We fortunately see a lot more NSX with EUC deployments. Used for microsegmentation of the virtual desktop infrastructure, virtual desktop security protection and load balancing of the workspace components (see my previous post here: https://pascalswereld.nl/2017/06/09/euc-layers-horizon-connectivity-from-nsx-load-balancers-with-love/).
I want to focus a bit on the microsegmentation and mainly on the NSX service profiles, groups and standard set of rules for EUC with VMware Horizon. Currently neither NSX for Desktop as Horizon ships with a prepared set to use. Well the Horizon suite does not ship with NSX in any form, what is still a miss in my humble opinion. It can be a little difficult I know.
This blog post will try to focus on the expected to be part of your desktop environment and Horizon components and their NSX rules. Focussing on static Horizon services, static Infrastructure services and dynamic applications based on group membership. And using a fling to get them in your environment. I also have added more services and rules to the fling configuration file, and put up a github project to manage these changes. You can download an updated yml file from there, details a little later on so do read or scroll ahead ;). This is a work in progress as I am also just working on it in my current project.
I think we EUC consultants all seen and know the Horizon 7 network ports diagram. If not you can get it here https://www.vmware.com/techpapers/2015/vmware-horizon-7-network-ports-diagram-10492.html. I know that part of the component and rules depend on how the infrastructure, applications and choices on (security) requirements will influence your environment and data flows. However the dynamics are more about choices whether there be components like Unified Access Gateways, Identity Manager, App Volumes, Connection Servers, Composers and virtual desktop agents in the environment and how they must be connected. And also infrastructure components, for example Active Directory, DNS, NTP and more of these. The dynamic part will be most of the time unknown application rules, and how they will be handled. They will be set in a project phase approach when staging applications to your environment. Get the information from the vendor, and/or analyse the flows with Network Insight or firewall forwarded logs. This is a whole different ballpark with decisions on process and procedures as well. The application part will for now be kept out of this blog post.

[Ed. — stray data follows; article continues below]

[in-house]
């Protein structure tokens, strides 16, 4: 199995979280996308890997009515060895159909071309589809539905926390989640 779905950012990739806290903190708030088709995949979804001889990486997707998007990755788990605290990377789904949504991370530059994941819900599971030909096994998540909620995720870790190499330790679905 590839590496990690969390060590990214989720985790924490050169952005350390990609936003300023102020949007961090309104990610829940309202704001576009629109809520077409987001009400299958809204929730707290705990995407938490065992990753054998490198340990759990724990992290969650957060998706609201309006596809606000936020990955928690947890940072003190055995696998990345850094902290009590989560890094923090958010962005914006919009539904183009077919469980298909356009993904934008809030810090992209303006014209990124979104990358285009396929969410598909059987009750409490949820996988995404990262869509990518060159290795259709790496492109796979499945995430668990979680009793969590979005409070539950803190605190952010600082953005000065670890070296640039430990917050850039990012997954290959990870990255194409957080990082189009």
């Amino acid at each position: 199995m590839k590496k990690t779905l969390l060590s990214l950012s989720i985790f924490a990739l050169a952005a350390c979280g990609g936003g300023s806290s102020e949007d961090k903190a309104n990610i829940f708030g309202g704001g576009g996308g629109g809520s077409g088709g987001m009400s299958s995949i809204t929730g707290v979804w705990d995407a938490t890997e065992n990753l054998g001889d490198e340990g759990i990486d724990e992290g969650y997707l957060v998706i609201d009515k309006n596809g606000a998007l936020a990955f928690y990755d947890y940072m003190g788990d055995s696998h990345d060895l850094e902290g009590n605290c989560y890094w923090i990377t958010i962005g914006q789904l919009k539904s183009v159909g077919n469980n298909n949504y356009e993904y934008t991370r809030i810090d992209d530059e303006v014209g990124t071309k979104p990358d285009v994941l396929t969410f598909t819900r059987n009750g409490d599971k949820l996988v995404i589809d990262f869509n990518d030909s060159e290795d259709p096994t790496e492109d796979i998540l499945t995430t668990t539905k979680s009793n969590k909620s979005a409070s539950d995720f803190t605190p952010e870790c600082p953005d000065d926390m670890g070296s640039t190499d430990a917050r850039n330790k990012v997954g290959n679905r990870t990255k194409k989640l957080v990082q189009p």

Lets start, what is already there?
Lets do a current state analysis on getting the rule set. Do we have something from the community or previous projects? Unfortunately there is not that much. If you have from a previous project, great use them. If not, we can turn to flings. And yes here we can use the Horizon Service Installer to jump-start the rule set. Download here: https://labs.vmware.com/flings/horizon-service-installer-for-nsx.
This fling is a batch script that calls a java application that in turn inserts Horizon services into NSX Manager. Furthermore the application combines these services into Horizon service groups for all the well-known Horizon, App Volumes, Identity Manager, Access Point and vROPS for Horizon services. It will also create empty security groups for desktops and Horizon components (Horizon only, not for example App Volumes. we will come back to this later in this blog post), and will add firewall rules for communication to and from these Horizon components.
The fling will add the following NSX Distributed Firewall Rules for the Horizon environment:
- Reject desktop between desktop communication
- Allow communication to desktops
- Allow communication between connection servers
- Allow communication to connection servers